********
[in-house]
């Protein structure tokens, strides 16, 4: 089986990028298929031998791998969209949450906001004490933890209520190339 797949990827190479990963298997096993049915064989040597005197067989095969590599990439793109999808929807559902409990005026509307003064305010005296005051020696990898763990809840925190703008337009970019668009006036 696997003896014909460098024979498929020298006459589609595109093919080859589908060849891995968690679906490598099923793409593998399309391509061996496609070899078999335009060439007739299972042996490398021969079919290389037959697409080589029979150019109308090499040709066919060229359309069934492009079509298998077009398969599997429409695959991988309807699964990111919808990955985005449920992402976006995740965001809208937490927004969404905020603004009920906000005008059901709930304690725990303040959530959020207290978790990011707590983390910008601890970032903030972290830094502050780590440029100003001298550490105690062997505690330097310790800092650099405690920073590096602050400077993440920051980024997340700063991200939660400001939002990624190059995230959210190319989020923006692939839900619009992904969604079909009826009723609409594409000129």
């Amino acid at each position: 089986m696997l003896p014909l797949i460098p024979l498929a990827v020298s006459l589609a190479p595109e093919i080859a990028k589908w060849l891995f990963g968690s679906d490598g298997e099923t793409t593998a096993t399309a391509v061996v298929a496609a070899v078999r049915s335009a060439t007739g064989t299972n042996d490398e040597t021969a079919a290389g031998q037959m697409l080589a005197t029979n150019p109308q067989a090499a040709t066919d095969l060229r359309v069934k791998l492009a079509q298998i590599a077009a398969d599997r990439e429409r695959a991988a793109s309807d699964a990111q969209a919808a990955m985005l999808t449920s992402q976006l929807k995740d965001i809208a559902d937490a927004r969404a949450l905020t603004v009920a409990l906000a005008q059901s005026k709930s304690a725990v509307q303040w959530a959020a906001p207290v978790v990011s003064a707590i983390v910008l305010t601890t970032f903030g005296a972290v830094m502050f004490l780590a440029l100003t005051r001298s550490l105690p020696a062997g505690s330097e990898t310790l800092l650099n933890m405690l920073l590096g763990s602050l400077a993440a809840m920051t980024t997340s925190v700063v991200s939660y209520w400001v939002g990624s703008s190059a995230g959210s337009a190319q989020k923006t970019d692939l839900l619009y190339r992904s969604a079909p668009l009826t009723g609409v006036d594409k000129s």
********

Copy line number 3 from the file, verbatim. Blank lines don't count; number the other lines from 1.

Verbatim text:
């Amino acid at each position: 089986m696997l003896p014909l797949i460098p024979l498929a990827v020298s006459l589609a190479p595109e093919i080859a990028k589908w060849l891995f990963g968690s679906d490598g298997e099923t793409t593998a096993t399309a391509v061996v298929a496609a070899v078999r049915s335009a060439t007739g064989t299972n042996d490398e040597t021969a079919a290389g031998q037959m697409l080589a005197t029979n150019p109308q067989a090499a040709t066919d095969l060229r359309v069934k791998l492009a079509q298998i590599a077009a398969d599997r990439e429409r695959a991988a793109s309807d699964a990111q969209a919808a990955m985005l999808t449920s992402q976006l929807k995740d965001i809208a559902d937490a927004r969404a949450l905020t603004v009920a409990l906000a005008q059901s005026k709930s304690a725990v509307q303040w959530a959020a906001p207290v978790v990011s003064a707590i983390v910008l305010t601890t970032f903030g005296a972290v830094m502050f004490l780590a440029l100003t005051r001298s550490l105690p020696a062997g505690s330097e990898t310790l800092l650099n933890m405690l920073l590096g763990s602050l400077a993440a809840m920051t980024t997340s925190v700063v991200s939660y209520w400001v939002g990624s703008s190059a995230g959210s337009a190319q989020k923006t970019d692939l839900l619009y190339r992904s969604a079909p668009l009826t009723g609409v006036d594409k000129s």